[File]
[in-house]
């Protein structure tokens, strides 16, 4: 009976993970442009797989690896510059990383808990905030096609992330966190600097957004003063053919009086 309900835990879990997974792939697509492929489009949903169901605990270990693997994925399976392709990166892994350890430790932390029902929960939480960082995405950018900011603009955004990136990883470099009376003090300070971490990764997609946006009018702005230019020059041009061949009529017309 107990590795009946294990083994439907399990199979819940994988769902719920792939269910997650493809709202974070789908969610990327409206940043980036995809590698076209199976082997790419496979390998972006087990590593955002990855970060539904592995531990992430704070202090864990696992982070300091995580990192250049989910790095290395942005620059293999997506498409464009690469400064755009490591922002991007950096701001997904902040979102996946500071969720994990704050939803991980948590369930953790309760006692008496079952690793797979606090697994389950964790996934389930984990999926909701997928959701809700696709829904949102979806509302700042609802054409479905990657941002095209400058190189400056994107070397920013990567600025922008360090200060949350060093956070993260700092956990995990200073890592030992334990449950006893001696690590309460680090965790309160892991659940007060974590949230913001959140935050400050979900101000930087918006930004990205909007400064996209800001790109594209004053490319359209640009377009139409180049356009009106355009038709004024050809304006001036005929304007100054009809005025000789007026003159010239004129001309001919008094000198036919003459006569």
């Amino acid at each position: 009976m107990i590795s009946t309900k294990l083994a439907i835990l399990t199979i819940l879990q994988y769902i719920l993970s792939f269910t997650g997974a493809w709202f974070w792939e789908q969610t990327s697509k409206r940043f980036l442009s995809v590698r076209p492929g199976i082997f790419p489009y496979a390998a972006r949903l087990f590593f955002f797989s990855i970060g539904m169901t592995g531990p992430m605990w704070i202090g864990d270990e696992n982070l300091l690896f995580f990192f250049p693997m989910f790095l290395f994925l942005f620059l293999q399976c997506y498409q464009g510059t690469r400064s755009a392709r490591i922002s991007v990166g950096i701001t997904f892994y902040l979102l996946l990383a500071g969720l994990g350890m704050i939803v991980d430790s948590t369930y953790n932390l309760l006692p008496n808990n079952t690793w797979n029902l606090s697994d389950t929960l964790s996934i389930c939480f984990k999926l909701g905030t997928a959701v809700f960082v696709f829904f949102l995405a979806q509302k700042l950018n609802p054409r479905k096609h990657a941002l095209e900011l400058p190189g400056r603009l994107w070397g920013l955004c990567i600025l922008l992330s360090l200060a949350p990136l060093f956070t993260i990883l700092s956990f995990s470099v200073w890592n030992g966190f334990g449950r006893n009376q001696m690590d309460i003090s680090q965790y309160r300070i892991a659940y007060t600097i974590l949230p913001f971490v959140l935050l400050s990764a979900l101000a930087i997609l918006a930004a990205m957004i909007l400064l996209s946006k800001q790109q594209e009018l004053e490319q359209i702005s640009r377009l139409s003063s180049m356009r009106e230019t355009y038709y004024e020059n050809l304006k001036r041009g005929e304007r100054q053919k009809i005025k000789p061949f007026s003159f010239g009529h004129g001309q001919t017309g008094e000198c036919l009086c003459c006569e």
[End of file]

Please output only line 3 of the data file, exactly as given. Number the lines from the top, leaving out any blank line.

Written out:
């Amino acid at each position: 009976m107990i590795s009946t309900k294990l083994a439907i835990l399990t199979i819940l879990q994988y769902i719920l993970s792939f269910t997650g997974a493809w709202f974070w792939e789908q969610t990327s697509k409206r940043f980036l442009s995809v590698r076209p492929g199976i082997f790419p489009y496979a390998a972006r949903l087990f590593f955002f797989s990855i970060g539904m169901t592995g531990p992430m605990w704070i202090g864990d270990e696992n982070l300091l690896f995580f990192f250049p693997m989910f790095l290395f994925l942005f620059l293999q399976c997506y498409q464009g510059t690469r400064s755009a392709r490591i922002s991007v990166g950096i701001t997904f892994y902040l979102l996946l990383a500071g969720l994990g350890m704050i939803v991980d430790s948590t369930y953790n932390l309760l006692p008496n808990n079952t690793w797979n029902l606090s697994d389950t929960l964790s996934i389930c939480f984990k999926l909701g905030t997928a959701v809700f960082v696709f829904f949102l995405a979806q509302k700042l950018n609802p054409r479905k096609h990657a941002l095209e900011l400058p190189g400056r603009l994107w070397g920013l955004c990567i600025l922008l992330s360090l200060a949350p990136l060093f956070t993260i990883l700092s956990f995990s470099v200073w890592n030992g966190f334990g449950r006893n009376q001696m690590d309460i003090s680090q965790y309160r300070i892991a659940y007060t600097i974590l949230p913001f971490v959140l935050l400050s990764a979900l101000a930087i997609l918006a930004a990205m957004i909007l400064l996209s946006k800001q790109q594209e009018l004053e490319q359209i702005s640009r377009l139409s003063s180049m356009r009106e230019t355009y038709y004024e020059n050809l304006k001036r041009g005929e304007r100054q053919k009809i005025k000789p061949f007026s003159f010239g009529h004129g001309q001919t017309g008094e000198c036919l009086c003459c006569e």